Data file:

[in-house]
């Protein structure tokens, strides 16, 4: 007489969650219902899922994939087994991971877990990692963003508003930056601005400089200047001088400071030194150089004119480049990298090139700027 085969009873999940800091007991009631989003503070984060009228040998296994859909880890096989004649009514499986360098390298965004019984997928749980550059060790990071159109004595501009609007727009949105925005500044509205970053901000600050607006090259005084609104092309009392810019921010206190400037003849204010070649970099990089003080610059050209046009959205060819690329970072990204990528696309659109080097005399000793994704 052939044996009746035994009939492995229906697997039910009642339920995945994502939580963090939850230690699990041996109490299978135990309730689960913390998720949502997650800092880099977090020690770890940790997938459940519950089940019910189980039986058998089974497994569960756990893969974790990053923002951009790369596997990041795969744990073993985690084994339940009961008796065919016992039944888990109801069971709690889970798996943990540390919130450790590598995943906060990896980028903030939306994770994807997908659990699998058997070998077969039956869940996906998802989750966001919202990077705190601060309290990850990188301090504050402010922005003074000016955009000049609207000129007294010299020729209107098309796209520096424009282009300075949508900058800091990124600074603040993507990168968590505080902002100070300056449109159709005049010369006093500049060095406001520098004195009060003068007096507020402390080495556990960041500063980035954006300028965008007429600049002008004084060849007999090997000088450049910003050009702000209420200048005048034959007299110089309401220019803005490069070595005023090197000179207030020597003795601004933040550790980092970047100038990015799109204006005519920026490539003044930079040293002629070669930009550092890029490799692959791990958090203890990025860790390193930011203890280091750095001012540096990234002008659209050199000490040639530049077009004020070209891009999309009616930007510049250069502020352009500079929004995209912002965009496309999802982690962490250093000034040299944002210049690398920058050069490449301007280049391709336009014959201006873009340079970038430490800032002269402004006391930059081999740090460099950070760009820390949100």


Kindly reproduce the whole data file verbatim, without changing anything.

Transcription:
[in-house]
């Protein structure tokens, strides 16, 4: 007489969650219902899922994939087994991971877990990692963003508003930056601005400089200047001088400071030194150089004119480049990298090139700027 085969009873999940800091007991009631989003503070984060009228040998296994859909880890096989004649009514499986360098390298965004019984997928749980550059060790990071159109004595501009609007727009949105925005500044509205970053901000600050607006090259005084609104092309009392810019921010206190400037003849204010070649970099990089003080610059050209046009959205060819690329970072990204990528696309659109080097005399000793994704 052939044996009746035994009939492995229906697997039910009642339920995945994502939580963090939850230690699990041996109490299978135990309730689960913390998720949502997650800092880099977090020690770890940790997938459940519950089940019910189980039986058998089974497994569960756990893969974790990053923002951009790369596997990041795969744990073993985690084994339940009961008796065919016992039944888990109801069971709690889970798996943990540390919130450790590598995943906060990896980028903030939306994770994807997908659990699998058997070998077969039956869940996906998802989750966001919202990077705190601060309290990850990188301090504050402010922005003074000016955009000049609207000129007294010299020729209107098309796209520096424009282009300075949508900058800091990124600074603040993507990168968590505080902002100070300056449109159709005049010369006093500049060095406001520098004195009060003068007096507020402390080495556990960041500063980035954006300028965008007429600049002008004084060849007999090997000088450049910003050009702000209420200048005048034959007299110089309401220019803005490069070595005023090197000179207030020597003795601004933040550790980092970047100038990015799109204006005519920026490539003044930079040293002629070669930009550092890029490799692959791990958090203890990025860790390193930011203890280091750095001012540096990234002008659209050199000490040639530049077009004020070209891009999309009616930007510049250069502020352009500079929004995209912002965009496309999802982690962490250093000034040299944002210049690398920058050069490449301007280049391709336009014959201006873009340079970038430490800032002269402004006391930059081999740090460099950070760009820390949100």